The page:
This is an archived article that was published on in 2016, and information in the article may be outdated. It is provided only for personal research purposes and may not be reprinted.

A little bit of Paris it isn't.

Salt Lake City's 600 South between Interstate 15 and State Street — the entrance to the capital city — is downright unattractive. It not only lacks ambiance, it's bad for business.

That's what Lane Beattie, president of the Salt Lake Chamber, told a state legislative panel last week. And according to chamber data, a lot of people share that opinion.

The lack of aesthetics along the street — as well as 500 South that exits visitors to the city onto I-15 — leaves a bad impression and holds back economic development, Beattie told the Business and Labor Interim Committee.

Some 46,000 autos enter the city via 600 South daily, according to data from the Utah Department of Transportation.

"When they turn off the freeway, there are a lot of people who are not very impressed," Beattie said. "We believe these roads need attention."

The chamber, Sinclair Oil and other private- and public-sector entities have launched the Grand Boulevards Corridor Plan, which seeks to dress up 600 South and 500 South.

From now until fall, the group will seek input from stakeholders ­— including Salt Lake City and Salt Lake County — on how to improve the appearance of the arteries.

Among concerns are high-voltage power lines, billboards, vacant lots and unsightly properties, as well as a lack of greenery, directional signs and other amenities, such as monuments that would highlight the city's history.

"We can't do it without your support and participation," Beattie told the committee. "We aren't here to ask the state to do it [all]. We just want to make sure you are one of the players."

As part of a computer-aided presentation, Clint Ensign, senior vice president of Sinclair Oil, showed a photo of an entry to Paris and then an image of 600 South looking east from I-15. The contrast was stark.

It isn't the first time Salt Lake City has been held up to Paris. Proponents of selling Main Street between South Temple and North Temple streets to The Church of Jesus Christ of Latter-day Saints in 1999 said quietude and flowers there would be like "a little bit of Paris."

Ensign told the panel that upgrading the roadways should not be put off. "We need to act now," he said. "Waiting will only make it more difficult."

Sen. Karen Mayne, D-West Valley City, wondered aloud if her city's roadways shouldn't be considered, too. She noted that West Valley City could, one day, be the largest municipality in Utah. It's the second-most populous now.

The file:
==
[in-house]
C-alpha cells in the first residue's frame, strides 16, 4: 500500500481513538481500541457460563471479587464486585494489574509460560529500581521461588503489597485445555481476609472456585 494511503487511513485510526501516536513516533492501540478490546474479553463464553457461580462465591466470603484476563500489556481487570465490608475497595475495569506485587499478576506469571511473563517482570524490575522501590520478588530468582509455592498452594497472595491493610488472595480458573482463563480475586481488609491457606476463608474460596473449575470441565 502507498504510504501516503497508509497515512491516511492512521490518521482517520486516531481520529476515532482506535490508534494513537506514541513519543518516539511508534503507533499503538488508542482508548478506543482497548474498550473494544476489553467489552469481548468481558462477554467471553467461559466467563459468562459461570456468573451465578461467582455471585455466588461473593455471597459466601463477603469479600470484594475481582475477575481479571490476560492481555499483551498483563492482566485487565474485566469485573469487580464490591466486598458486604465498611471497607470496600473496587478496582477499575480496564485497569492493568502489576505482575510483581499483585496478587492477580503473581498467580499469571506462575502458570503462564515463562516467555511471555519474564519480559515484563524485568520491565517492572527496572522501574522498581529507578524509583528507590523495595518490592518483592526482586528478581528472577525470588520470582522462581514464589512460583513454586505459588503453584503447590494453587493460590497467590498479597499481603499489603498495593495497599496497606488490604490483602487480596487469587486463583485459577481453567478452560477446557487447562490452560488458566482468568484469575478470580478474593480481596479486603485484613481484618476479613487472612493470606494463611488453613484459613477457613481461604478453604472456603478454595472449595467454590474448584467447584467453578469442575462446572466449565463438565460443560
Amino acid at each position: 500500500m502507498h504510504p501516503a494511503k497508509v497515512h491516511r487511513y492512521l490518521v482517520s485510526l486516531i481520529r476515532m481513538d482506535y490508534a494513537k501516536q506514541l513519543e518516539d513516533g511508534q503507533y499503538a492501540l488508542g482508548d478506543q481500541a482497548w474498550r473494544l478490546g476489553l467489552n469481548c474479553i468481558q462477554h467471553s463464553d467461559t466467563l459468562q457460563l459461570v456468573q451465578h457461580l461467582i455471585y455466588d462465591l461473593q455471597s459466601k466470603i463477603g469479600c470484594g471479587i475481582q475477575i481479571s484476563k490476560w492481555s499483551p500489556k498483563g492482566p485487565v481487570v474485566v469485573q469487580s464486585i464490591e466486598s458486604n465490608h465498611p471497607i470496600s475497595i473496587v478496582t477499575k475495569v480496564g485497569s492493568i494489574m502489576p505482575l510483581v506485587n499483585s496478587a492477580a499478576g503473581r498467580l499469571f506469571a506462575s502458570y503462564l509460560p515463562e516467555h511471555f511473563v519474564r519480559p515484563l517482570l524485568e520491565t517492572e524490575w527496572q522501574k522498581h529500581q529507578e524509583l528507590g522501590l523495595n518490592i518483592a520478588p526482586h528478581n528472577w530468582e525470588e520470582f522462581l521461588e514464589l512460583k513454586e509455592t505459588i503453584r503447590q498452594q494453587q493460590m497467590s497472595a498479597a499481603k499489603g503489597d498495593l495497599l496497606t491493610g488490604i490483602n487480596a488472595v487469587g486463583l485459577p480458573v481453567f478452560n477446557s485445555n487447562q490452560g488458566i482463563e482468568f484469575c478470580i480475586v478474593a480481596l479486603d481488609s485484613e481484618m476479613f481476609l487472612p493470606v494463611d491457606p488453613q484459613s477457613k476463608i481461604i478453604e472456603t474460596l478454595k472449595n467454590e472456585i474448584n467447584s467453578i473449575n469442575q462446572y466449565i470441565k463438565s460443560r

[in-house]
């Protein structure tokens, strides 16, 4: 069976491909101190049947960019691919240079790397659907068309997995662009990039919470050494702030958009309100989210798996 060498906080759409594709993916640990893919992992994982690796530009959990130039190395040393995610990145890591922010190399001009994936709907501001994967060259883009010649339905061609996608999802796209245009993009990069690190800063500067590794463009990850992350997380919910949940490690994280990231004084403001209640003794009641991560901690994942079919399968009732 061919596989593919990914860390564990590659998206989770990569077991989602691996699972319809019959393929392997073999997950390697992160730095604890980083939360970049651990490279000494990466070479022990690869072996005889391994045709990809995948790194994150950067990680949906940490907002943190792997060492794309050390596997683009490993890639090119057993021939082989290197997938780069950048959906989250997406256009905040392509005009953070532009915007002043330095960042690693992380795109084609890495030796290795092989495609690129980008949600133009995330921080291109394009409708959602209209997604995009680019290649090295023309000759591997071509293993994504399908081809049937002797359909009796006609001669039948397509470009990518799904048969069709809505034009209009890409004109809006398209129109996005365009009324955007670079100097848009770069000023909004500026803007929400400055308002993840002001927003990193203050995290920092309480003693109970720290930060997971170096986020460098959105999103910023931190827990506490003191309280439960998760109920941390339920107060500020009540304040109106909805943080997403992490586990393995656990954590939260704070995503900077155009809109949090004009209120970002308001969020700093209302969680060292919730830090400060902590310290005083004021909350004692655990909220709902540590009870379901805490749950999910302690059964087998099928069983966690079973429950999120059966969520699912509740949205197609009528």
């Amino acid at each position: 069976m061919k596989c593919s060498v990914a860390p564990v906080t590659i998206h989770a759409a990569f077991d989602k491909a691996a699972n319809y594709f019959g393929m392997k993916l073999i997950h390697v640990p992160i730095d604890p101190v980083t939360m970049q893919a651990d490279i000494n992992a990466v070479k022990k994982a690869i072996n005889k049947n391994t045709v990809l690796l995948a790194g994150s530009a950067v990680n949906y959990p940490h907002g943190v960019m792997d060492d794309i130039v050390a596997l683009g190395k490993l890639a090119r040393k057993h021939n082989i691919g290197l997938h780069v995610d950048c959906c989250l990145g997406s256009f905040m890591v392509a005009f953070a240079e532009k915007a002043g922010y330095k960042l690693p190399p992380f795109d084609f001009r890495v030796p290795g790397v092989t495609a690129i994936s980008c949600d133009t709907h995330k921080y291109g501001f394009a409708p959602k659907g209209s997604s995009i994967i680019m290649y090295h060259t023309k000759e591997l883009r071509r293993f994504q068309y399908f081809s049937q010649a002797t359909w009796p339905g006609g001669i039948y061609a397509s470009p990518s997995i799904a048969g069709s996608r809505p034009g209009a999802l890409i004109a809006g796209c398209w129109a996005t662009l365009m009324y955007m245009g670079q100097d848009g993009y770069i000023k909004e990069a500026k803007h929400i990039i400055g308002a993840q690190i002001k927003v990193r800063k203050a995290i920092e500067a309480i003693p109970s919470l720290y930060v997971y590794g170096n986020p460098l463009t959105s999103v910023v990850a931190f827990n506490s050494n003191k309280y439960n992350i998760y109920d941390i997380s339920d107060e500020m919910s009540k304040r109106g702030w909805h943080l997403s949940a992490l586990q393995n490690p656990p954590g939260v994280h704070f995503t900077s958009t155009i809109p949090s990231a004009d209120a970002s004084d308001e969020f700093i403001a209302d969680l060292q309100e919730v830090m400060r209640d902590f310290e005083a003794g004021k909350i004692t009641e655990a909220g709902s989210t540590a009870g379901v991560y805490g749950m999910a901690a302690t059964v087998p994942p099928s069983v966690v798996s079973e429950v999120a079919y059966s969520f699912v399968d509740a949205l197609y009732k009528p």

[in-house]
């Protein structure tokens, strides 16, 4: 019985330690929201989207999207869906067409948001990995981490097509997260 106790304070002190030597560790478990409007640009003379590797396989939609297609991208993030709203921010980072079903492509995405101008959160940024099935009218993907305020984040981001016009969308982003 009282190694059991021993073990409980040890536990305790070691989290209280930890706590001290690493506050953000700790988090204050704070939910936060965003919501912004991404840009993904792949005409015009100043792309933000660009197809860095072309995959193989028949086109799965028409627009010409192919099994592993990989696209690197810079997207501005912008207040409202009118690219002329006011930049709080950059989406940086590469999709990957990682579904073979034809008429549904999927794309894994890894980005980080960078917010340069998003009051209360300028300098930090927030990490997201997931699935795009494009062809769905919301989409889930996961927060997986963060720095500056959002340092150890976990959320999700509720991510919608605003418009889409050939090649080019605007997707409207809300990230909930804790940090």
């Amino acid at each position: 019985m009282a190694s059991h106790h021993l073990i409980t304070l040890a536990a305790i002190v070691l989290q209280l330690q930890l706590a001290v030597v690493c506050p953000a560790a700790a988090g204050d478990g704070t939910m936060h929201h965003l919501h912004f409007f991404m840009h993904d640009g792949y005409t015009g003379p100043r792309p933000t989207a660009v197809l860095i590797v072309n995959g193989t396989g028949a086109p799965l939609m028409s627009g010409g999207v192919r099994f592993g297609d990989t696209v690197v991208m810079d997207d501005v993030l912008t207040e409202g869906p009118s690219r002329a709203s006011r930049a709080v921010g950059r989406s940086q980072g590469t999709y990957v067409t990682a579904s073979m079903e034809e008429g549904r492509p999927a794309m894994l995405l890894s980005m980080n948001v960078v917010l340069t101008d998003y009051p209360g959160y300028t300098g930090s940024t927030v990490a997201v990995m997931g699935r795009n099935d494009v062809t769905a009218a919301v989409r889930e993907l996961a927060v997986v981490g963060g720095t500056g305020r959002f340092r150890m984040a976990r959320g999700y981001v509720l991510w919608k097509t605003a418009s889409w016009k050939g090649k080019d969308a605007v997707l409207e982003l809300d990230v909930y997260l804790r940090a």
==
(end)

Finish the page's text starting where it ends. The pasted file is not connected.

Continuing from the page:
That prompted Beattie to note that when the capital city gets upgrades, it acts as a catalyst for growth and development in other Utah cities.

Sen. Curt Bramble, R-Provo and the committee co-chairman, said the Legislature would like more information as the group identifies specific upgrades to the thoroughfares.

"It's important to make the case of how the state will be a partner," Bramble said. Under a best-case scenario, legislation outlining the state's participation could be prepared in November for the 2017 session of the Utah Legislature.

In an interview, Bramble said he was optimistic the Legislature would get on board with Salt Lake City, Salt Lake County and others to make the capital city's main entry and exit points more appealing.

Although bringing various public and private entities together to create a common vision for the roadways will be challenging, Bramble said, it could be achieved in the near future.

"There is a culture in Utah ... we find ways to build on what we have."

Among the significant challenges are the high-voltage power lines owned and operated by Rocky Mountain Power and dozens of Reagan Outdoor Advertising billboards.

It may not be economically feasible to put the lines underground, Ensign said.

And Salt Lake City ordinances do not favor upgrading billboards to include electronic lighting displays. Nonetheless, committee members said they would make sure the advertising company would be included in the discussions and treated fairly.

Rep. Dixon Pitcher, R-Ogden, said billboards provide a public service and electronic upgrades may be appropriate.

The Grand Boulevards project is one of eight to come out of Downtown Rising, a lobbying and marketing campaign launched by the Salt Lake Chamber and aimed at reviving commerce and activity in the heart of Utah's capital.